INGLEWOOD — When visitors peek into summer school classrooms at Crozier Junior High School, they are likely to see some pretty unusual things.
In one class, they might glimpse an elementary school teacher pretending to be a waitress and serving cardboard pictures of green beans and mashed potatoes. In another, a junior high school instructor might be pinning socks and trousers to a clothesline draped across the blackboard.
The exercises, strange as they may appear, are part of the Inglewood Unified School District's summer school program for foreign students who speak very little English. Unlike English as a second language classes in neighboring districts, the Inglewood summer program is designed to benefit both the teacher and the student by pairing instructors who have limited foreign language skills with students who are just learning how to speak English.
Guided by a team of bilingual instructors, the educators get a crash course in the "natural language" method of teaching English where students learn more through role modeling and parroting than textbook assignments.
Opportunity for Students
The program gives students the opportunity to continue speaking English in the classroom during summer vacation, a period when they might otherwise speak it very little
"Though the children may speak English among their friends, they are not receiving instruction and language guidance during the summer months, so they usually lose some of the English they have learned," said Susan Coggins, elementary bilingual coordinator for the school district.
While students typically dread going to summer school, students in the language program volunteered for the summer session. "I wanted to learn more English because in all the jobs they ask if you speak English and Spanish," said 11-year-old Norma Garcia.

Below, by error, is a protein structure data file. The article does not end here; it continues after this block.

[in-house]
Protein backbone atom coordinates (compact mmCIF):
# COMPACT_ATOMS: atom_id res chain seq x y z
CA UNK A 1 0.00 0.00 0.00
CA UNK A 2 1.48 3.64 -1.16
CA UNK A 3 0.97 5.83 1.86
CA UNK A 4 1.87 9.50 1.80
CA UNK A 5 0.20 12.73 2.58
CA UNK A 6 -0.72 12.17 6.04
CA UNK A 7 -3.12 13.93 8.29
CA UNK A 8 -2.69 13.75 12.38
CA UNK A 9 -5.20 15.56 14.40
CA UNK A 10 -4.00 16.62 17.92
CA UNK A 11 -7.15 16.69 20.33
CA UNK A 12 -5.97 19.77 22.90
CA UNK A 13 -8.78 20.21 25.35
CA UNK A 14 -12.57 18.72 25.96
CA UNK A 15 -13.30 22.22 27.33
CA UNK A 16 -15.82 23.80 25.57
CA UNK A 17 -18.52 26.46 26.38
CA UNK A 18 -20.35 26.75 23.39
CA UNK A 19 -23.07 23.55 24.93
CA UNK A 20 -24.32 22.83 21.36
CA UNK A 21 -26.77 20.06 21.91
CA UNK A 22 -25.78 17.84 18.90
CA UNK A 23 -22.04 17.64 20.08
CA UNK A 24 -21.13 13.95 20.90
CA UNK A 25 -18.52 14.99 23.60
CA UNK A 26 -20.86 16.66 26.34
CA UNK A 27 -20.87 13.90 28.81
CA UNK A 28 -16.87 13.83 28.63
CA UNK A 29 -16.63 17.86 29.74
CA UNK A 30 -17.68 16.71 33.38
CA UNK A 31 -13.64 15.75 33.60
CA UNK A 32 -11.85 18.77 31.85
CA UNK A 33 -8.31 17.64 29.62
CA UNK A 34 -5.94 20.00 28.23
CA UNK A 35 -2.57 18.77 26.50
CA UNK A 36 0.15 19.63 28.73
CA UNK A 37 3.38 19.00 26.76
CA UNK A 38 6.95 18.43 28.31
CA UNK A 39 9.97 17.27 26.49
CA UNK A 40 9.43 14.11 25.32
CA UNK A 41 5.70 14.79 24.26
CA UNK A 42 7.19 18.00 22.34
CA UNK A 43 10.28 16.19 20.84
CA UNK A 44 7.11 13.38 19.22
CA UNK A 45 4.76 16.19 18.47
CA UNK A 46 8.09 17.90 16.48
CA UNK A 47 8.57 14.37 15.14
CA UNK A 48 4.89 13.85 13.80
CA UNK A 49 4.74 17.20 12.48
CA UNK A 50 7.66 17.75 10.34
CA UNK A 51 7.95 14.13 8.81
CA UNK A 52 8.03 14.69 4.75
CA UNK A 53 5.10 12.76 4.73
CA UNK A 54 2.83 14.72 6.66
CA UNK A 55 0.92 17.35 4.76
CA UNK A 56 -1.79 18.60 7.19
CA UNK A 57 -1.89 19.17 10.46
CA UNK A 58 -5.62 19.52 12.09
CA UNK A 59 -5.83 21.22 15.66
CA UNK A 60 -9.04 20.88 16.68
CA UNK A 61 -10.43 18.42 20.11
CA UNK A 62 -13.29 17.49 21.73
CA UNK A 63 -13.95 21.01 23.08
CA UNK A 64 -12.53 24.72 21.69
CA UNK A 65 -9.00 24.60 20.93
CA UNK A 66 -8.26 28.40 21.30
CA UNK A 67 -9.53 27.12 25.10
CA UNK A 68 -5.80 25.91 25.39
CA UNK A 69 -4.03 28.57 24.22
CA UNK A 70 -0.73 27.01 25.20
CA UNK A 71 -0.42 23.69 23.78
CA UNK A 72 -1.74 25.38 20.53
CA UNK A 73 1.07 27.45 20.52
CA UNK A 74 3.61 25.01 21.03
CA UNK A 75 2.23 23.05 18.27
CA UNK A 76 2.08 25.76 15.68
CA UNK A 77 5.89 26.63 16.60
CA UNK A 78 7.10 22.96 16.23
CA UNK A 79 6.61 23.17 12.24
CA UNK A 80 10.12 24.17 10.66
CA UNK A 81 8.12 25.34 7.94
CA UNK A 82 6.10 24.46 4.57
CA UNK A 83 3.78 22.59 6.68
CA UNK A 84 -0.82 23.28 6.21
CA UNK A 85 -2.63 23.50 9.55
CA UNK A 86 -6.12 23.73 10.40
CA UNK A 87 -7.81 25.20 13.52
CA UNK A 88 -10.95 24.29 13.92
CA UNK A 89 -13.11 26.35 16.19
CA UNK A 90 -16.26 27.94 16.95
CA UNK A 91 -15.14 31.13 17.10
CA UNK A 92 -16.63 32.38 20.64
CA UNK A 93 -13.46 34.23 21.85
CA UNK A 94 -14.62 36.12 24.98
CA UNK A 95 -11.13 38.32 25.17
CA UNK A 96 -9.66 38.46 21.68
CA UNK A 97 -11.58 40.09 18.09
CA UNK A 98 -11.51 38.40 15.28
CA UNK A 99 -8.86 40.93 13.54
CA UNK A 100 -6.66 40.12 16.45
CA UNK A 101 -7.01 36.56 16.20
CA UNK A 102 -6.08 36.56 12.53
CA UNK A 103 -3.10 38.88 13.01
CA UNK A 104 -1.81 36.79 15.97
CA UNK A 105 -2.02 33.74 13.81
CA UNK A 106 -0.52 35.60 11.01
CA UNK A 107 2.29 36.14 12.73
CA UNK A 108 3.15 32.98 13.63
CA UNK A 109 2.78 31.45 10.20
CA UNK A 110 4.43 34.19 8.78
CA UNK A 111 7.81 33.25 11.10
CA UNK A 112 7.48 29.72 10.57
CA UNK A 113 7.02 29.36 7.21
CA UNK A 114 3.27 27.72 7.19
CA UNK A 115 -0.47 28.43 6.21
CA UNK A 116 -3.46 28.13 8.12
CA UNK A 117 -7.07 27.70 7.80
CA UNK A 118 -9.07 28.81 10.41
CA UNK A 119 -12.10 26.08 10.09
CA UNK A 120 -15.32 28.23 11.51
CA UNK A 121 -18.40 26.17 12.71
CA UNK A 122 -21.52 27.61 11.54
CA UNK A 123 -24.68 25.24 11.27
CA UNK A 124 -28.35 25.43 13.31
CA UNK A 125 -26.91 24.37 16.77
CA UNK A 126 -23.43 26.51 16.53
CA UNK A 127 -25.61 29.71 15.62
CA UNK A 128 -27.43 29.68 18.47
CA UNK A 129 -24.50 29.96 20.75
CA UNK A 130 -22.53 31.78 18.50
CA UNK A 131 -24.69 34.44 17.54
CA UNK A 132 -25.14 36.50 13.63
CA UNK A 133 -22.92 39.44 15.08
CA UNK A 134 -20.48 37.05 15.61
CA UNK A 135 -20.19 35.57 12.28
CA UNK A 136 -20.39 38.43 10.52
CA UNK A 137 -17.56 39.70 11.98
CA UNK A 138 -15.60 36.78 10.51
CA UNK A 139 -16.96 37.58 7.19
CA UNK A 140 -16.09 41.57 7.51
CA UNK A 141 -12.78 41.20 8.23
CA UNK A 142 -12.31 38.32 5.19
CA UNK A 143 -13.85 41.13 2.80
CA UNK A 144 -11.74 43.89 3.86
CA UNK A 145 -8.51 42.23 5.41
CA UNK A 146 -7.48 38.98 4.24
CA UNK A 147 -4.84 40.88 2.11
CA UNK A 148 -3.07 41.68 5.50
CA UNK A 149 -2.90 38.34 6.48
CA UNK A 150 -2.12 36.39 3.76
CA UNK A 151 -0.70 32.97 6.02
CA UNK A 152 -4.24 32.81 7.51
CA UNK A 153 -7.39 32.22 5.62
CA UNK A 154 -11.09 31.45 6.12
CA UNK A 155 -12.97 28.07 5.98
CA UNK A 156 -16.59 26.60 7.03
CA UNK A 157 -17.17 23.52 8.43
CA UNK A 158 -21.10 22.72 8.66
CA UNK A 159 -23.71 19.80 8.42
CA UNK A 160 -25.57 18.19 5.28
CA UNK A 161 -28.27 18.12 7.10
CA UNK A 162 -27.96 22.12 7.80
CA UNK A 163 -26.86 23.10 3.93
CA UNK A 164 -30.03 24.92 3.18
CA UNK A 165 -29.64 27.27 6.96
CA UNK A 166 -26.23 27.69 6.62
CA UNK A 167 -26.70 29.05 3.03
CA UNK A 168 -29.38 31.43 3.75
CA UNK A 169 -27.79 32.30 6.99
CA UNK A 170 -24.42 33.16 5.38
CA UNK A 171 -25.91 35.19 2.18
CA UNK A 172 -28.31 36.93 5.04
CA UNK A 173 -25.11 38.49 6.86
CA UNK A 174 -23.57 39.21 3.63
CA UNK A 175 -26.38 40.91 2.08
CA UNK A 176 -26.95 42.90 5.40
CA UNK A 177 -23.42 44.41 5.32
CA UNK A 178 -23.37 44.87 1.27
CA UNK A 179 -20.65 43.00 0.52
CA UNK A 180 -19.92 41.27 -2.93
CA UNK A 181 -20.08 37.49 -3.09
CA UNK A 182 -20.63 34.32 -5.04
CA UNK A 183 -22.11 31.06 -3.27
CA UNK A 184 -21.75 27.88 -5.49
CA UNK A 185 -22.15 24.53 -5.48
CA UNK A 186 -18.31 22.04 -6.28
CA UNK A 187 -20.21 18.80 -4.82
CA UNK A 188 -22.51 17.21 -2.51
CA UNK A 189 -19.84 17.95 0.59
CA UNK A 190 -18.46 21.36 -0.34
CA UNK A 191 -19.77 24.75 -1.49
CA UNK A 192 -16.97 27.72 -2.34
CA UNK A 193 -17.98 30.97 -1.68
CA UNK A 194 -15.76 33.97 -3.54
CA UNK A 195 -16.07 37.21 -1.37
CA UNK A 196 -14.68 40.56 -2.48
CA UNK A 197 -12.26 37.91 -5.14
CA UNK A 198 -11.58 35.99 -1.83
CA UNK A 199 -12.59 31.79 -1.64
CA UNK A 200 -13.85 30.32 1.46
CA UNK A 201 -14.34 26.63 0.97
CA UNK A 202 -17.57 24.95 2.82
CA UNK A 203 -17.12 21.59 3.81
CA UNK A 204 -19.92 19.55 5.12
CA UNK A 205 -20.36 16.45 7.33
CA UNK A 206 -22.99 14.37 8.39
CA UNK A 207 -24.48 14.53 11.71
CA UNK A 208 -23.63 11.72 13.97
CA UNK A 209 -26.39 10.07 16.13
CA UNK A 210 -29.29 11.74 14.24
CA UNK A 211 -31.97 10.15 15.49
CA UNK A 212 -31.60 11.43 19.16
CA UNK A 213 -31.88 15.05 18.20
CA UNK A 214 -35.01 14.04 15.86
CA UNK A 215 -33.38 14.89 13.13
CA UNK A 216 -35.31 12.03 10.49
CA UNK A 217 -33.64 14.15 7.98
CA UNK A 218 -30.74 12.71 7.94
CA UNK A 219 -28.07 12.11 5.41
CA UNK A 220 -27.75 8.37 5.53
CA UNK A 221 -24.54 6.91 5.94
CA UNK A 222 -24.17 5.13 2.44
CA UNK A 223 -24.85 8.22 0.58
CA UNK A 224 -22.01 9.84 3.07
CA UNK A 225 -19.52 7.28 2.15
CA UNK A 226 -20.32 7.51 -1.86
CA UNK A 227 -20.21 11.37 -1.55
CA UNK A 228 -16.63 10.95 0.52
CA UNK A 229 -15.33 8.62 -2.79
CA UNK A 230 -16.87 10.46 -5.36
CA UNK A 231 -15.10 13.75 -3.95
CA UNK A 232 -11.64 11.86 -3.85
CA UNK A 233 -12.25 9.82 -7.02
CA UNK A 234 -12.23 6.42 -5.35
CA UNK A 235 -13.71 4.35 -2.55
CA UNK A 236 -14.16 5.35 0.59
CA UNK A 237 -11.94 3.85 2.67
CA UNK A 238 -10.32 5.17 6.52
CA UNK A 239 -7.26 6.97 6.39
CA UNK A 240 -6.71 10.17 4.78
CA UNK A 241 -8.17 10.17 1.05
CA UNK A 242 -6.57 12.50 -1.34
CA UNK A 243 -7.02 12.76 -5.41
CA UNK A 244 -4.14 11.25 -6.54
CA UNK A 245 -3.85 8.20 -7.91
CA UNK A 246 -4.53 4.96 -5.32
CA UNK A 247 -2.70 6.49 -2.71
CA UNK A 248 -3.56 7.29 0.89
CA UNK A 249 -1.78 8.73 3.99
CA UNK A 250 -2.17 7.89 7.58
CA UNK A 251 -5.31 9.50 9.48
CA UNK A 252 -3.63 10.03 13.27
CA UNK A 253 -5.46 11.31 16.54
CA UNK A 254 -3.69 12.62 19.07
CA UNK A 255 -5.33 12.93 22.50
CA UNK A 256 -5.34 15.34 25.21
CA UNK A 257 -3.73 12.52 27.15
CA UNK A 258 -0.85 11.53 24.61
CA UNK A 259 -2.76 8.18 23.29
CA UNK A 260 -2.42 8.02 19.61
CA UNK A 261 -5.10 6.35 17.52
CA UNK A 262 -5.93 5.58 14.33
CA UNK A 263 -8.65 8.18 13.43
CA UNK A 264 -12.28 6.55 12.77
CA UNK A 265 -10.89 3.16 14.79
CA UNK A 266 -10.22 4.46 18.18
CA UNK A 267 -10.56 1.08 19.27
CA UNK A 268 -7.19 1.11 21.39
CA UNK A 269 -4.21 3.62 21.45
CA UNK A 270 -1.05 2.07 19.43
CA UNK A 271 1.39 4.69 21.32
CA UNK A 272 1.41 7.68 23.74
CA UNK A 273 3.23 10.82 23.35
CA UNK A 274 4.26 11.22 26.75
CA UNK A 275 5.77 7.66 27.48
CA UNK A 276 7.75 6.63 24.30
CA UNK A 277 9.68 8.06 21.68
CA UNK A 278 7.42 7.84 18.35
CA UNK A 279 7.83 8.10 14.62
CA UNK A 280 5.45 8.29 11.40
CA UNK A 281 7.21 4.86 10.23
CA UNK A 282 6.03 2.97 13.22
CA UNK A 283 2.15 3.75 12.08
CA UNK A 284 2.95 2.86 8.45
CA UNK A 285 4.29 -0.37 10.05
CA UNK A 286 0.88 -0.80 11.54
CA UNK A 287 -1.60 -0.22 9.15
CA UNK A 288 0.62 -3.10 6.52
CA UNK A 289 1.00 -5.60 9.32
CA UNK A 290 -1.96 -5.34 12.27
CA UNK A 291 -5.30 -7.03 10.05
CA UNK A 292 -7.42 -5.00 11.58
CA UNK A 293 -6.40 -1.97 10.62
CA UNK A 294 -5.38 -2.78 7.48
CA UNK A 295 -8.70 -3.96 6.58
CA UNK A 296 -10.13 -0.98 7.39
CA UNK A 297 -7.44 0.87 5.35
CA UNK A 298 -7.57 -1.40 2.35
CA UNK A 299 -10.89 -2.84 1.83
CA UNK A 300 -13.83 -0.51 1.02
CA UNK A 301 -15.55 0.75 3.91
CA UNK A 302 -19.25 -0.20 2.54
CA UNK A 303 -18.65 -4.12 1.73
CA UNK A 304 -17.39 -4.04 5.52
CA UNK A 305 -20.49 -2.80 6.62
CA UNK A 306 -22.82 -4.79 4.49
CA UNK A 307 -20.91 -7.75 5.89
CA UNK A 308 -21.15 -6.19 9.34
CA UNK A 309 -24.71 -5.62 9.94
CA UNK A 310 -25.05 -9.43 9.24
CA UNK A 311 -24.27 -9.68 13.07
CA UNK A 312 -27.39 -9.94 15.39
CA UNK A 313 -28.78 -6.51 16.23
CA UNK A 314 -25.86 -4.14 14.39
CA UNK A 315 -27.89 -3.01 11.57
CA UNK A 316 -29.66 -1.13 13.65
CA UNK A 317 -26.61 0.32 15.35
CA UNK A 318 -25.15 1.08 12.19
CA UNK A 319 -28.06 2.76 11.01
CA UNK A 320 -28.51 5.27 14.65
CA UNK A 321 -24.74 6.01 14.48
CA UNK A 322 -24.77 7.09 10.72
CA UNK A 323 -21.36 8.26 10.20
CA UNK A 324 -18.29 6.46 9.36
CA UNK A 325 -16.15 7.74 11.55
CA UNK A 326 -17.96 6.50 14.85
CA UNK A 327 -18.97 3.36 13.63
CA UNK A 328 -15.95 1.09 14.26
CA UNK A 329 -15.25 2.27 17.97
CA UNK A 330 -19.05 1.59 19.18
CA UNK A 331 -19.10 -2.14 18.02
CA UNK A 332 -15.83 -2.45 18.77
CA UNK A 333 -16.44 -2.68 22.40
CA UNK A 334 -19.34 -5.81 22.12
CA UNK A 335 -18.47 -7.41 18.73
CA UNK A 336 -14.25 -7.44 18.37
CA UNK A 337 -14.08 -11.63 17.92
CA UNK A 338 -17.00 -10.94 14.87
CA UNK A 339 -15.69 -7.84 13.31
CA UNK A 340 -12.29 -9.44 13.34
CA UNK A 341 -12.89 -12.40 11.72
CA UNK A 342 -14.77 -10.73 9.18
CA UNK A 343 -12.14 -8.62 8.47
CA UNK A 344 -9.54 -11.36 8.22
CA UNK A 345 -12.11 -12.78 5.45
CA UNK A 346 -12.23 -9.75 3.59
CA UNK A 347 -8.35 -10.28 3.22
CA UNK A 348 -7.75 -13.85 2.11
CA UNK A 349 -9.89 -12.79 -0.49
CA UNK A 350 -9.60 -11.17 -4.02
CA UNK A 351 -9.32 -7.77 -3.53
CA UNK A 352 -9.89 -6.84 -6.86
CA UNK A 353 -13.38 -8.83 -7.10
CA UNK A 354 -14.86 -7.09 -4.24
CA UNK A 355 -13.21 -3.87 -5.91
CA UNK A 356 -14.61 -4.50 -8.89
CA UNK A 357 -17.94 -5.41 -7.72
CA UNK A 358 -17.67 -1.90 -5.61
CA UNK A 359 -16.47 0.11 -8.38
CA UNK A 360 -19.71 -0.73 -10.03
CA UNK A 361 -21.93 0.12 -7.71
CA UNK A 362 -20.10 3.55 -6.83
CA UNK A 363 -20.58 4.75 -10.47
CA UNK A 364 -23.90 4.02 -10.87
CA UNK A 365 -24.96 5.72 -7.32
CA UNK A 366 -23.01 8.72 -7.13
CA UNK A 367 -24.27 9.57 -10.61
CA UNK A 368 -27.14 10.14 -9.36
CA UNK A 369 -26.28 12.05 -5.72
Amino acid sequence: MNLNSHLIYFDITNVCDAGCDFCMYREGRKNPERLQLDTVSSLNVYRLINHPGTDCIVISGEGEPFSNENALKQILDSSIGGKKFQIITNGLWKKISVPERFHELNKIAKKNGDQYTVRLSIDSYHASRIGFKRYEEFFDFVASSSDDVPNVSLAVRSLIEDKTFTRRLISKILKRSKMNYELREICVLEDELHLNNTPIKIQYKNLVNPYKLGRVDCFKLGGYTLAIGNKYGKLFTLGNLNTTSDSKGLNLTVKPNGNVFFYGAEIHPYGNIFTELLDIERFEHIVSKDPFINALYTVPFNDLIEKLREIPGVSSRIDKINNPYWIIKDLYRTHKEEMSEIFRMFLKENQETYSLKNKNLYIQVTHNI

District officials received 700 applications for 300 spots, which are divided into two sessions from 8:15 to 10:15 a.m. and from 10:30 a.m. to 12:15 p.m.
"I don't mind getting up early for class because I don't do much at home when there is no school," Norma said.
More Foreign Students
The summer language program, which is loosely modeled after a similar program for immigrant students in the Los Angeles Unified School District, is part of Inglewood's efforts to accommodate a growing foreign-student population. In the past five years Inglewood's foreign student enrollment has jumped 35%, and district officials project a 3%- to 4%-increase each year through 1990.
"The district was sort of caught off guard by an explosion of foreign students," said Inglewood Supt. Rex Fortune. "District officials realized that if we are going to educate our children, then we have to take steps to accommodate both the teachers' and the students' needs."
Those steps include offering intensive language classes for students who speak little or no English when they enter Inglewood schools, and encouraging extra-curricular advisers to participate in bilingual training.
With a $75,000 federal grant, the district is able to offer the summer language program as an experiment, with the hope that it might become permanent, officials said.
Committed to Program
"We've committed ourselves to having this every summer," said Kermet Dixson, the district's director of special projects. "The beauty of this program is that it helps teachers as well as students."
School officials encourage teachers to share what they learned during their sum mer training with fellow instructors.
"I think more teachers are going to wish they had participated in this program when they see how a teacher can communicate with a class full of immigrant children, even though she doesn't speak their language," said first-grade teacher Dianna Osborne.
Although Spanish is the native language of most bilingual students in Inglewood, officials say the district has seen an influx of students from Pakistan, Iran, Ethiopia, Korea, Vietnam and the Samoan Islands.
With such a varied student population, district officials have started to lean toward the "natural language" teaching method because it depends more on visual aids than textbooks that might not include instructions in less common languages like Farsi, spoken by Iranian immigrants, or Amharic, spoken by students from Ethiopia.
Watching and Listening
"This method makes it easier for teachers to instruct students even though they might have limited proficiency in the child's native language," Coggins said. "The children learn English the same way they probably learned their native language--by watching and listening to people speak.
"The students are much more confident when they move into the mainstream academic programs under this teaching method. They are learning English much faster."
But in many cases, students lose proficiency in their native language as they learn English, which can cause problems at home where their parents or younger brothers and sisters speak little or no English, school officials said.